Ellison, 68, already owns about 23 percent of the Redwood Shores, Calif.-based software and storage company. Based on Monday’s price, that’s equivalent to about $36 billion. Over the years, Ellison has also sold shares that have allowed him to buy expensive yachts for Americas Cup racing as well as a 98 percent interest in the Hawaiian island of Lanai.
In a filing with the U.S. Securities and Exchange Commission, the company also said it completed the acquisition of Ellison’s Pillar Data Systems in July, after the close of the company’s fiscal year, for a potential value of $565 million.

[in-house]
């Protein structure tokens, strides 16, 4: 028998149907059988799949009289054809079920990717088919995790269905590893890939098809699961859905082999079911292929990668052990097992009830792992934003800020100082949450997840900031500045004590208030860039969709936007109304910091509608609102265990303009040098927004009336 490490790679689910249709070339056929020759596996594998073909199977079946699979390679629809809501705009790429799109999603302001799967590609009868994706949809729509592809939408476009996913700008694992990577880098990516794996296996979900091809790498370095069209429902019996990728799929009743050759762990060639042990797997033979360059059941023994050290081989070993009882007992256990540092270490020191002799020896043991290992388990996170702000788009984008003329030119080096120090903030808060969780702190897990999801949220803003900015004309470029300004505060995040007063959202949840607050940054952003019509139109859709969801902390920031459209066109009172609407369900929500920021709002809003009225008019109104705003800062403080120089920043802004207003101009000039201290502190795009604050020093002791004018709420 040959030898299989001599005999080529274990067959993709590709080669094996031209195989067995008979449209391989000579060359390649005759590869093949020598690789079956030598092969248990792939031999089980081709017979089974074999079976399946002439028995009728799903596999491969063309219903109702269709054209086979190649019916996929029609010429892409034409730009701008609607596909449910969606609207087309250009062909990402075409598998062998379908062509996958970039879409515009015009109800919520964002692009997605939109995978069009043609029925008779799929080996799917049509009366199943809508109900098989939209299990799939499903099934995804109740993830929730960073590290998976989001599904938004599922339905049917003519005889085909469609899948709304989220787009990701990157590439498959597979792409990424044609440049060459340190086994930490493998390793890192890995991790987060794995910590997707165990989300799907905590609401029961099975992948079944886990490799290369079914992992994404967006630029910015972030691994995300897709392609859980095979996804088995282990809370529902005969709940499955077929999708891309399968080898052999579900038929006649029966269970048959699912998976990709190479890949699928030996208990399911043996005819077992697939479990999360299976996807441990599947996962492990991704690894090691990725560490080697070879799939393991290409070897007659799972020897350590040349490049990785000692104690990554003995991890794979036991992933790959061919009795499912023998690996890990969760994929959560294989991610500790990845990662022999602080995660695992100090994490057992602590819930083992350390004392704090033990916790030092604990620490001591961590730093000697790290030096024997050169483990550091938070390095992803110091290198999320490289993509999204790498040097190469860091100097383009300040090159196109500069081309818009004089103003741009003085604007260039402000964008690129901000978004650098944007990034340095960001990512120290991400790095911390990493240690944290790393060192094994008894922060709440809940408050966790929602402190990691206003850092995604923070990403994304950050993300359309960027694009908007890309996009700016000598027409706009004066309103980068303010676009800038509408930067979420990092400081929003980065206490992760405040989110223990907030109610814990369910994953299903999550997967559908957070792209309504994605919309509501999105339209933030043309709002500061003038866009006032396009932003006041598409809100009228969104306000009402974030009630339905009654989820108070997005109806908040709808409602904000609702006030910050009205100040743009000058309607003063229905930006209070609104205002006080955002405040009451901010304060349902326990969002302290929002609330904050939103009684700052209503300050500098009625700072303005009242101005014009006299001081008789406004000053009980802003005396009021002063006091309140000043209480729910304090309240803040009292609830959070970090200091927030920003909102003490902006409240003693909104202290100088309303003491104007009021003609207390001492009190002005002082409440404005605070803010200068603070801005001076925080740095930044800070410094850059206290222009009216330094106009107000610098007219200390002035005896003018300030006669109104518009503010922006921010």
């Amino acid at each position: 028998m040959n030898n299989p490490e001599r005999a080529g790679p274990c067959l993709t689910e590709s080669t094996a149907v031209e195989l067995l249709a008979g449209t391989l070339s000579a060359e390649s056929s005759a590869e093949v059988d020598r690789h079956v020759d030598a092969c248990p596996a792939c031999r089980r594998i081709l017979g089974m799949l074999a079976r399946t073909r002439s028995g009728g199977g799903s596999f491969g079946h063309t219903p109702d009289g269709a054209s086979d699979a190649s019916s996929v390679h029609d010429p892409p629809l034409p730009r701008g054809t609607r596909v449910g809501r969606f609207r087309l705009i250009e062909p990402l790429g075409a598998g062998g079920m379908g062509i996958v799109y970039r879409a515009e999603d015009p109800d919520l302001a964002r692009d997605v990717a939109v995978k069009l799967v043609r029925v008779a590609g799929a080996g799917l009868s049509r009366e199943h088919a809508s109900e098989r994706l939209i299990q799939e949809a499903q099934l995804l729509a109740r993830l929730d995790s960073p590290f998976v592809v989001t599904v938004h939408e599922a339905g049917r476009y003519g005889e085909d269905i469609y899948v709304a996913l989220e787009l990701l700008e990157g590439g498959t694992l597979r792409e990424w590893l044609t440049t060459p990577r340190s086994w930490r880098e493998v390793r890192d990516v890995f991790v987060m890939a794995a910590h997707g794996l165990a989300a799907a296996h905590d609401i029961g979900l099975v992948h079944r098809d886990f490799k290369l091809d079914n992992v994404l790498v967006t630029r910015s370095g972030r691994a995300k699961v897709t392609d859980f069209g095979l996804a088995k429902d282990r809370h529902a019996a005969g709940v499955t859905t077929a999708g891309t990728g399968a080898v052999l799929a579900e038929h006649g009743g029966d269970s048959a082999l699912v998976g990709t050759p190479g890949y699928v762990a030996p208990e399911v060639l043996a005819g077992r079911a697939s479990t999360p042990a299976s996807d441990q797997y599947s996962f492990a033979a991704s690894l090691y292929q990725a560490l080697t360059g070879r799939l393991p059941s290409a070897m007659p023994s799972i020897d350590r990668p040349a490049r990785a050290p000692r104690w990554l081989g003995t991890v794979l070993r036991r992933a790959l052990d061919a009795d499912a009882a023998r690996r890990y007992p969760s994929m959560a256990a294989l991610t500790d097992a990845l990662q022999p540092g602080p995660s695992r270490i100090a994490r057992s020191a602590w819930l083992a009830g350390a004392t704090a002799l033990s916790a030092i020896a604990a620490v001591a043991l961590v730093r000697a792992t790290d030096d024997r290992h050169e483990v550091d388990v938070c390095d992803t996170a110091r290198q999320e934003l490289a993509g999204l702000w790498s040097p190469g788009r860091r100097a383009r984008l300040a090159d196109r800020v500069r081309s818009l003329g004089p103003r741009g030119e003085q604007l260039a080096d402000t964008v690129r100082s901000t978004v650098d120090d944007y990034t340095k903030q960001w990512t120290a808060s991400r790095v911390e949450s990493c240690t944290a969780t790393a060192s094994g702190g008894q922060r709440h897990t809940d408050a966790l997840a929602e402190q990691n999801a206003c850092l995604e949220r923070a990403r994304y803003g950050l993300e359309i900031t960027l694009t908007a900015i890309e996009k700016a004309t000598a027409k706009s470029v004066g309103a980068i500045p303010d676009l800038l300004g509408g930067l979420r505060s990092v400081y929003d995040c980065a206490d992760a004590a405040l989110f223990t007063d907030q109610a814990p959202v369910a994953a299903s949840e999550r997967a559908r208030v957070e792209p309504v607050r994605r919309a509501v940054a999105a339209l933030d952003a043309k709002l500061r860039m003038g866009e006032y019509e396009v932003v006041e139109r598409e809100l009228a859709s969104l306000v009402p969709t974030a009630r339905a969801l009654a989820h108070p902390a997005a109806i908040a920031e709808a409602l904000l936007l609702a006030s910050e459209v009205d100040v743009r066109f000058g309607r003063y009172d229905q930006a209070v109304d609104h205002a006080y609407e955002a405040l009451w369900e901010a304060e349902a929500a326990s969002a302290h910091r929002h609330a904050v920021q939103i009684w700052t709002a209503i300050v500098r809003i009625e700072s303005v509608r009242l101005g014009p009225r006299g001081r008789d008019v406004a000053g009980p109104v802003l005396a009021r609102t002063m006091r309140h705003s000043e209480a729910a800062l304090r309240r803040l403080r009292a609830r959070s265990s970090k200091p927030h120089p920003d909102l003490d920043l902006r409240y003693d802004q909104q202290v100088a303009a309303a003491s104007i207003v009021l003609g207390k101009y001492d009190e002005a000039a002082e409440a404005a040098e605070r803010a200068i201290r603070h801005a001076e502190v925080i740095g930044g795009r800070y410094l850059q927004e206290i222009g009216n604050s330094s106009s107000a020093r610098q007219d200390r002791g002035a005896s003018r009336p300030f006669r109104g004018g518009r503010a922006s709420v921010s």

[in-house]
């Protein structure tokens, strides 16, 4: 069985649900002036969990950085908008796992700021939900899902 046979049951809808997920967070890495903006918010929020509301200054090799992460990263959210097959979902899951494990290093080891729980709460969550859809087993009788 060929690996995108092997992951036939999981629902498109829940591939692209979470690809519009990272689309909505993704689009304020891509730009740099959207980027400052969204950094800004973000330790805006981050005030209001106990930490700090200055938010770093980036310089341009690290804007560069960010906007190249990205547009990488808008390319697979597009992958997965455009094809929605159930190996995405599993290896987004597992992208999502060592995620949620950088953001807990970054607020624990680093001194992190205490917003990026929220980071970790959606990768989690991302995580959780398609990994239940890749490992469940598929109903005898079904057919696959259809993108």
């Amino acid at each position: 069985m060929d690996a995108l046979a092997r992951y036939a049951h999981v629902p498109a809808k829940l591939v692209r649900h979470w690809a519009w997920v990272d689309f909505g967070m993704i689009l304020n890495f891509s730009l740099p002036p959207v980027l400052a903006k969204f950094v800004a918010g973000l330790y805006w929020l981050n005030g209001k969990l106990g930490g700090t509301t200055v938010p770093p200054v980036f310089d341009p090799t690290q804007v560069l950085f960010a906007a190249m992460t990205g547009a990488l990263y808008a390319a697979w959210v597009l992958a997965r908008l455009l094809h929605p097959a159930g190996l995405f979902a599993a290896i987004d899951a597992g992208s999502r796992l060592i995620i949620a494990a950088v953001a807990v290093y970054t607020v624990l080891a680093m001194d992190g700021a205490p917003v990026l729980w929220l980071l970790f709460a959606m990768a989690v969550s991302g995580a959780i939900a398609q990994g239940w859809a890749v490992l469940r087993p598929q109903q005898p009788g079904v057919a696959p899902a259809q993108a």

Ellison has been granted 7 million options annually since 2006. The new ones were awarded at a strike price of $32.43, the same as options awarded to him in 2011. Oracle shares Monday, though, closed at $32.22, down 25 cents, meaning they are effectively underwater now.
Oracle’s two presidents, Safra Catz, 50, and Mark Hurd, 55, the former CEO of Hewlett-Packard Co. (NYSE: HPQ), were also well-compensated. Besides her $950,000 annual salary, Catz got options for 5 million Oracle shares, plus bonus valued around $50 million. Hurd received the same package.
The board, though, advised shareholders that Ellison deserved more because of his connections to the company and “vital role in our operations, strategy and growth,” the proxy said. The compensation committee is chaired by Bruce Chizen, former CEO of Adobe Systems Inc. (Nasdaq: ADBE).
Oracle’s annual meeting will be held Nov. 7 at its conference center in Redwood City, Calif. Oracle shares have risen about 11.5 percent over the past year.